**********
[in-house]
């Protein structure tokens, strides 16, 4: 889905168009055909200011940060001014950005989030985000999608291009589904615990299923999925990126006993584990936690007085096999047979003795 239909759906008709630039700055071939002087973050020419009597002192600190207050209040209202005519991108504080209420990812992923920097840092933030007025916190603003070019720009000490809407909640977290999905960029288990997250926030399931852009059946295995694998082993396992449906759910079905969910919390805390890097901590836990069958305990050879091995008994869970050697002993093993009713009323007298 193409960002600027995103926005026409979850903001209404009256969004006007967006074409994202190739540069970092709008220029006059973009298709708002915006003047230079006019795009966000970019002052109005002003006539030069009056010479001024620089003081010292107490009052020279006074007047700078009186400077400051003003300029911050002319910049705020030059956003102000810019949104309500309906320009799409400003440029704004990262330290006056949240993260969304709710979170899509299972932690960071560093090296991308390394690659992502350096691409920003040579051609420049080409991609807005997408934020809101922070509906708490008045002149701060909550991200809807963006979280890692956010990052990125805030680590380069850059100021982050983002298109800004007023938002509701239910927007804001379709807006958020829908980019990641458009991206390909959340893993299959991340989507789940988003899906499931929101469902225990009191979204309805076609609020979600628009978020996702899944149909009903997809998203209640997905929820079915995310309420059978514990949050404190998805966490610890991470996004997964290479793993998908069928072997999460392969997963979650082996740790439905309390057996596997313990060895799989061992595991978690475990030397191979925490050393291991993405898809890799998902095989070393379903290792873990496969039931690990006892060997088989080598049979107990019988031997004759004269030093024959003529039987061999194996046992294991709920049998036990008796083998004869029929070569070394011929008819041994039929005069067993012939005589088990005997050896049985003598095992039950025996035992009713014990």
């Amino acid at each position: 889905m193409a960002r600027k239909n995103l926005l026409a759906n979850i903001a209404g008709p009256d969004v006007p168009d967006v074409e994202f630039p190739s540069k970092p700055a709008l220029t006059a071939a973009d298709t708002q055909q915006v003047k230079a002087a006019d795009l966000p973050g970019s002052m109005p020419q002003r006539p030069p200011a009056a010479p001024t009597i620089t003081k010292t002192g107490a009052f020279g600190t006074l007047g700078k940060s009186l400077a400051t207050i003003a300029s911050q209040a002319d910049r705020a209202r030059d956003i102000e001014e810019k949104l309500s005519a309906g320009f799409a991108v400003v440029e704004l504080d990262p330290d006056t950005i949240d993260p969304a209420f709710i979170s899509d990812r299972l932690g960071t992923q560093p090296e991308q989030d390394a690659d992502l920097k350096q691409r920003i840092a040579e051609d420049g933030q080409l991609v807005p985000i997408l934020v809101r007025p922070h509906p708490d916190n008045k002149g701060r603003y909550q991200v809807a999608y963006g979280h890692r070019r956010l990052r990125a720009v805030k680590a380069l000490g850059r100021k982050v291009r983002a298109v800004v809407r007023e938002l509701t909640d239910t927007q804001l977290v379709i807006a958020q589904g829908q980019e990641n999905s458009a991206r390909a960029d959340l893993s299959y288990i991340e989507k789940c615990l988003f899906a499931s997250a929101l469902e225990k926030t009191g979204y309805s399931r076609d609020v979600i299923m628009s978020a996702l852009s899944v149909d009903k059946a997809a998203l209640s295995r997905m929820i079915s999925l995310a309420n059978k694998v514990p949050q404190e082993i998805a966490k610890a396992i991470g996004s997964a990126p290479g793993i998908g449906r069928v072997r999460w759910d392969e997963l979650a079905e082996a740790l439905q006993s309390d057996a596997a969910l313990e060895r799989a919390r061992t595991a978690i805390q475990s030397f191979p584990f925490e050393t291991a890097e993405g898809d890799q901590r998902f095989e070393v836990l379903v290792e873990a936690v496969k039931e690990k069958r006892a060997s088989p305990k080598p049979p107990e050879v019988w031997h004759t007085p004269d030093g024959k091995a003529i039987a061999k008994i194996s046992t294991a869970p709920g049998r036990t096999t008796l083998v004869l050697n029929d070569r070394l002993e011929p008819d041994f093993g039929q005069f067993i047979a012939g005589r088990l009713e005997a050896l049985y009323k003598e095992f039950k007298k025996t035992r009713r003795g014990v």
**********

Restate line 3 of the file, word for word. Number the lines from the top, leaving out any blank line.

């Amino acid at each position: 889905m193409a960002r600027k239909n995103l926005l026409a759906n979850i903001a209404g008709p009256d969004v006007p168009d967006v074409e994202f630039p190739s540069k970092p700055a709008l220029t006059a071939a973009d298709t708002q055909q915006v003047k230079a002087a006019d795009l966000p973050g970019s002052m109005p020419q002003r006539p030069p200011a009056a010479p001024t009597i620089t003081k010292t002192g107490a009052f020279g600190t006074l007047g700078k940060s009186l400077a400051t207050i003003a300029s911050q209040a002319d910049r705020a209202r030059d956003i102000e001014e810019k949104l309500s005519a309906g320009f799409a991108v400003v440029e704004l504080d990262p330290d006056t950005i949240d993260p969304a209420f709710i979170s899509d990812r299972l932690g960071t992923q560093p090296e991308q989030d390394a690659d992502l920097k350096q691409r920003i840092a040579e051609d420049g933030q080409l991609v807005p985000i997408l934020v809101r007025p922070h509906p708490d916190n008045k002149g701060r603003y909550q991200v809807a999608y963006g979280h890692r070019r956010l990052r990125a720009v805030k680590a380069l000490g850059r100021k982050v291009r983002a298109v800004v809407r007023e938002l509701t909640d239910t927007q804001l977290v379709i807006a958020q589904g829908q980019e990641n999905s458009a991206r390909a960029d959340l893993s299959y288990i991340e989507k789940c615990l988003f899906a499931s997250a929101l469902e225990k926030t009191g979204y309805s399931r076609d609020v979600i299923m628009s978020a996702l852009s899944v149909d009903k059946a997809a998203l209640s295995r997905m929820i079915s999925l995310a309420n059978k694998v514990p949050q404190e082993i998805a966490k610890a396992i991470g996004s997964a990126p290479g793993i998908g449906r069928v072997r999460w759910d392969e997963l979650a079905e082996a740790l439905q006993s309390d057996a596997a969910l313990e060895r799989a919390r061992t595991a978690i805390q475990s030397f191979p584990f925490e050393t291991a890097e993405g898809d890799q901590r998902f095989e070393v836990l379903v290792e873990a936690v496969k039931e690990k069958r006892a060997s088989p305990k080598p049979p107990e050879v019988w031997h004759t007085p004269d030093g024959k091995a003529i039987a061999k008994i194996s046992t294991a869970p709920g049998r036990t096999t008796l083998v004869l050697n029929d070569r070394l002993e011929p008819d041994f093993g039929q005069f067993i047979a012939g005589r088990l009713e005997a050896l049985y009323k003598e095992f039950k007298k025996t035992r009713r003795g014990v």